So, this was originally going to be cream of sweet potato and peanut soup, but we made a last-minute switch, and made cream of broccoli, instead.
We were also going to do date night on Saturday. We ended up doing it on Monday, instead.
The recipe is taken from a soup cookbook that I've had for a while.
-2 pounds (around 4-5 stalks) chopped broccoli. Separate the thick stems, peel them and chop them.
-1 medium onion, chopped.
-1 leek, sliced lengthwise and chopped
-2 celery stalks, chopped
-.25 Cup olive oil.
-1/4 Cup all-purpose flour
-1.5 Qt chicken broth
-.5 cup cream
-.5 tsp dill
-Lemon juice, salt, pepper, to taste
Chop up the vegetables. Don't be too fussy about it, they're all going to go into the blender later, and then get strained. For this reason, it's actually preferable to chop the celery as coarsely as possible... that way the fibers will be strained out more easily. Otherwise, they can get through the straining process, and end up in the final soup. I know, it's just celery. But fibers in a cream soup is really not a good texture. Good cream soup will coat the mouth, and be very comforting. A celery fiber in that context feels almost like a hair.
Cook the vegetables in the olive oil on medium heat, stirring frequently until the onions start to become translucent. (~8 minutes) Then add the flour, and cook for another 4 minutes, still stirring frequently.
Add the broth slowly, and add the dill. Bring to a simmer, and cook for 45 minutes.
The recipe says to strain the liquids. I'm not too fussy about this step. Scoop the vegetables into the blender, hold the lid down, and puree. I typically fill the blender cup half-way, because if the cup is too full, the stirring hot liquid heats up the remaining air, and the pressure pops the lid off a little bit. It's messy.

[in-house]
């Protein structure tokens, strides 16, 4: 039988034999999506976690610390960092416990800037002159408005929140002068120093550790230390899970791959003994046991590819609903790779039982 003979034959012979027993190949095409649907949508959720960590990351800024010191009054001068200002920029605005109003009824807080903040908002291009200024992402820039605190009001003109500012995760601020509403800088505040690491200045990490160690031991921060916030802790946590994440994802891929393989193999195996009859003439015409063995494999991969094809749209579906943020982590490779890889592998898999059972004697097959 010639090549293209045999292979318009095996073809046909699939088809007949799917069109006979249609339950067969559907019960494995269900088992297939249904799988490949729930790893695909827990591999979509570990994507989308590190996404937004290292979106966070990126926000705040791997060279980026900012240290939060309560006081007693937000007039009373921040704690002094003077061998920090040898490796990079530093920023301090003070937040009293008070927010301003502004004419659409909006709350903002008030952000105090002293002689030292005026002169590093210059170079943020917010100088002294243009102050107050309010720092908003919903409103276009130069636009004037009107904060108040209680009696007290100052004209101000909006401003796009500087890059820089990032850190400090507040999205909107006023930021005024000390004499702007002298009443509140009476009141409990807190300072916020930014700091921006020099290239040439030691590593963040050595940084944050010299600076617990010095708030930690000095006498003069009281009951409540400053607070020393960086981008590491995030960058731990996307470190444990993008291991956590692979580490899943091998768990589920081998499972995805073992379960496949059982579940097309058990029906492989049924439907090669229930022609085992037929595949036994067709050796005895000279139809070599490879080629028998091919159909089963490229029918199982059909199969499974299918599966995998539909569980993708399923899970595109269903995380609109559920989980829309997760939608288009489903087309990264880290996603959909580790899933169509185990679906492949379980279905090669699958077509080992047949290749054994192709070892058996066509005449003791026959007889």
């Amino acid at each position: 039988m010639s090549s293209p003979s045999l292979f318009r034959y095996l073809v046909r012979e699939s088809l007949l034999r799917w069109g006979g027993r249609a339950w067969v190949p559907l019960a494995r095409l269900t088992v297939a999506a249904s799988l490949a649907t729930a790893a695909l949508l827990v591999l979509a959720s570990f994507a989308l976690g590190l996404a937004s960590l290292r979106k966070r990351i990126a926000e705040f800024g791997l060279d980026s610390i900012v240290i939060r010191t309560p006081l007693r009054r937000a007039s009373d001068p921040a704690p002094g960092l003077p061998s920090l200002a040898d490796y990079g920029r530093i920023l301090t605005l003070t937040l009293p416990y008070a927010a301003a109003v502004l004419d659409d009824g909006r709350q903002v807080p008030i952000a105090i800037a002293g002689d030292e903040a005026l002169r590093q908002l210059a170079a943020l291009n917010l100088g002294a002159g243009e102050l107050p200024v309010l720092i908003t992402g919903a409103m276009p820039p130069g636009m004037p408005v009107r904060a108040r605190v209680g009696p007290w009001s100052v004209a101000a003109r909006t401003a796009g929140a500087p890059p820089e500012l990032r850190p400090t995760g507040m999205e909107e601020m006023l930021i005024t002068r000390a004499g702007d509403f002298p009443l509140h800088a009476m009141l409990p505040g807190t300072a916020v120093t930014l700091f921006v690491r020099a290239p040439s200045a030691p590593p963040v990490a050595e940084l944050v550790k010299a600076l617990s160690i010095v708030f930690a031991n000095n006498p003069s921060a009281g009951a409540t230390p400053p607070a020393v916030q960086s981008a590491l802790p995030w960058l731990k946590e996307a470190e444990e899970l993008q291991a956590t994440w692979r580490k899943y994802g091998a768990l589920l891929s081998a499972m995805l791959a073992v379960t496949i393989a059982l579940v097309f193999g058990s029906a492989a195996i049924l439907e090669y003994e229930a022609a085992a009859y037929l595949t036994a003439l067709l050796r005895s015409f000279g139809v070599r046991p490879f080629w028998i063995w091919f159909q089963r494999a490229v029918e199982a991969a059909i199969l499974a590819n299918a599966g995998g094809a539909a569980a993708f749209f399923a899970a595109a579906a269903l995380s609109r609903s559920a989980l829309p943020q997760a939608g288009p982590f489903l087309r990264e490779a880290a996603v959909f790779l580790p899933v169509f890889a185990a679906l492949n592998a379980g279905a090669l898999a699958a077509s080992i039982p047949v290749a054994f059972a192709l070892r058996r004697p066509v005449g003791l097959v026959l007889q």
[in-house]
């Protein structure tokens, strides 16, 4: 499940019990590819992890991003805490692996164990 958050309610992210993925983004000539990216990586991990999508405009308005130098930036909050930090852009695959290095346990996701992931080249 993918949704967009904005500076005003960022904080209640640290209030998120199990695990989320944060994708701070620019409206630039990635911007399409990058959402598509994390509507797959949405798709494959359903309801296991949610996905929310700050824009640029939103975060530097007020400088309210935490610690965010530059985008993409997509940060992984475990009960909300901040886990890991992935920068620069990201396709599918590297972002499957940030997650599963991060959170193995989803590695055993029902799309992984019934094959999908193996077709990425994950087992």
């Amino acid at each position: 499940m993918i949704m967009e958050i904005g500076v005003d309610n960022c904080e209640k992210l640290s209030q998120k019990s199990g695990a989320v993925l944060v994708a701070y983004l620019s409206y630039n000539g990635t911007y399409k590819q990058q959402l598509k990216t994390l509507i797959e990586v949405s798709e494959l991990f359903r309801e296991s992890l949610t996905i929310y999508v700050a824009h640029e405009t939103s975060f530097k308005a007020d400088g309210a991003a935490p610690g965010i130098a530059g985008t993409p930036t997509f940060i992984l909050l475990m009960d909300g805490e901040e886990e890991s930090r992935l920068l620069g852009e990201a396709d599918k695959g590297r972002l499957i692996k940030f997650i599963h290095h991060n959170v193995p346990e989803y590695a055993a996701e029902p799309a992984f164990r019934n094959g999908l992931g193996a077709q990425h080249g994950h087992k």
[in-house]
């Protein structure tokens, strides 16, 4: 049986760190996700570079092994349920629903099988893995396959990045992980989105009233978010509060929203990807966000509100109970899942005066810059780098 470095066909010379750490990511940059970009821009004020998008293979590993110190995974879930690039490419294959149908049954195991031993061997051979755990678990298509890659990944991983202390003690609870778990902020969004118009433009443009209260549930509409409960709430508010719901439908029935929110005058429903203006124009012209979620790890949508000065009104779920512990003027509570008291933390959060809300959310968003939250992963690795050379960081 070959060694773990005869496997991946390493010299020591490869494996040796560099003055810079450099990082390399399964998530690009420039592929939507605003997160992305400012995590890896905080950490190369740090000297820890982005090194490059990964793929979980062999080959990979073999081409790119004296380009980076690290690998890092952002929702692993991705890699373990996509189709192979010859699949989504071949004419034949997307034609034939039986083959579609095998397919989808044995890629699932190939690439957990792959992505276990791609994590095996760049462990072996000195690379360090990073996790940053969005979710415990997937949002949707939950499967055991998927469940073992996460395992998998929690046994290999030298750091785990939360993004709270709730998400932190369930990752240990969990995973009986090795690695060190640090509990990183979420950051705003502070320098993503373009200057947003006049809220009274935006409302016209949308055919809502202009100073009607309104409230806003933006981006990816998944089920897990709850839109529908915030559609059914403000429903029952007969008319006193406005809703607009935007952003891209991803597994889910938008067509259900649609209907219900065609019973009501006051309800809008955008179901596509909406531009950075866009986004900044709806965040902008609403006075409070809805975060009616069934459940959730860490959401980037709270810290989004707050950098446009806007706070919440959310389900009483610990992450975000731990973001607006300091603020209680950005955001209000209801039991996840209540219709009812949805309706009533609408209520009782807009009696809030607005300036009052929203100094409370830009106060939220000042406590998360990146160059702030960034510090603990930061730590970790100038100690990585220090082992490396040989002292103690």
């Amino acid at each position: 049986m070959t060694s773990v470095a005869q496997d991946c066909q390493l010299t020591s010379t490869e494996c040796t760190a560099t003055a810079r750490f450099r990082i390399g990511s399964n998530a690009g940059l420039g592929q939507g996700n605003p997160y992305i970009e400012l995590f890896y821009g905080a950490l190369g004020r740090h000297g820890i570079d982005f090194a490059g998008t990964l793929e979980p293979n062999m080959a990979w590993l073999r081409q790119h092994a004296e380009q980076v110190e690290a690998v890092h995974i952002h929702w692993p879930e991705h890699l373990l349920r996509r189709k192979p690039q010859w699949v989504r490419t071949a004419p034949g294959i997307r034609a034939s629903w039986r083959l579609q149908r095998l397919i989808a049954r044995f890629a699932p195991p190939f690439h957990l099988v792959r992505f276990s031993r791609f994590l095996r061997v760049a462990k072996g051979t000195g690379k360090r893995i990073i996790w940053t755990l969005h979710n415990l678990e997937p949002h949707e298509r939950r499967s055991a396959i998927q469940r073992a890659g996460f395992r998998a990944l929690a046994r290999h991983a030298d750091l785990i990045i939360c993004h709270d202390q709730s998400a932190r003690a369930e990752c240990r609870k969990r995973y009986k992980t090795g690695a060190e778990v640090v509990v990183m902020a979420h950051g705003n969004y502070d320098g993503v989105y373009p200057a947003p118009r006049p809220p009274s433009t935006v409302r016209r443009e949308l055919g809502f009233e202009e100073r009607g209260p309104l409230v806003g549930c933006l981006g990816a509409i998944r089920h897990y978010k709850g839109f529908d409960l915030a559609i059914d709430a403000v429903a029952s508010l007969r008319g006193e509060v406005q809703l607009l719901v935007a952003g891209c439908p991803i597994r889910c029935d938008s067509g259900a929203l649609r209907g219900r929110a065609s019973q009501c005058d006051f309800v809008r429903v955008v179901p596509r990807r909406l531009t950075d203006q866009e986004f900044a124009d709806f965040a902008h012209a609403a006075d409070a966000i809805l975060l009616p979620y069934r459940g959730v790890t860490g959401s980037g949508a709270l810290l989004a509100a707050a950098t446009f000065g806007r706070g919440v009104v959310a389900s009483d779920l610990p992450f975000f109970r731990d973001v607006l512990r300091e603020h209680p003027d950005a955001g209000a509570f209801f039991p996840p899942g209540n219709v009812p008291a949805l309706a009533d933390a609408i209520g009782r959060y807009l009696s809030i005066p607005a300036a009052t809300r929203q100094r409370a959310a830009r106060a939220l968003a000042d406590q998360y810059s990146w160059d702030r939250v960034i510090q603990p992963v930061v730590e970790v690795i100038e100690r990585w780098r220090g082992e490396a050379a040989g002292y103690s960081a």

Puree the soup, and then strain into a new bowl or pot. Season to taste.
And, the money shot: cream of broccoli served in the bread bowls:
The experience was similar to last time. The soup itself is great. So, we each had seconds. And then we started working on the bowls, and felt almost immediately full. My theory is that the dough for the bread bowls is so full of whole grain goodness (oat flour, oatmeal, and oat bran, in particular) that it all swells up almost immediately in the stomach. Neither of us could finish eating the bowls. So, if you're planning a nice dinner for two, my suggestion is to scoop out more of the bread bowls, and leave dinner as a single-serving kind of meal. Alternately, if you're feeding a crowd, use regular bowls for the soup, and serve the bread, cut up into pieces, or crumbled, to put into the soup. The dough will soak up the soup very well, and turn it into a stew-like texture that is very, very filling.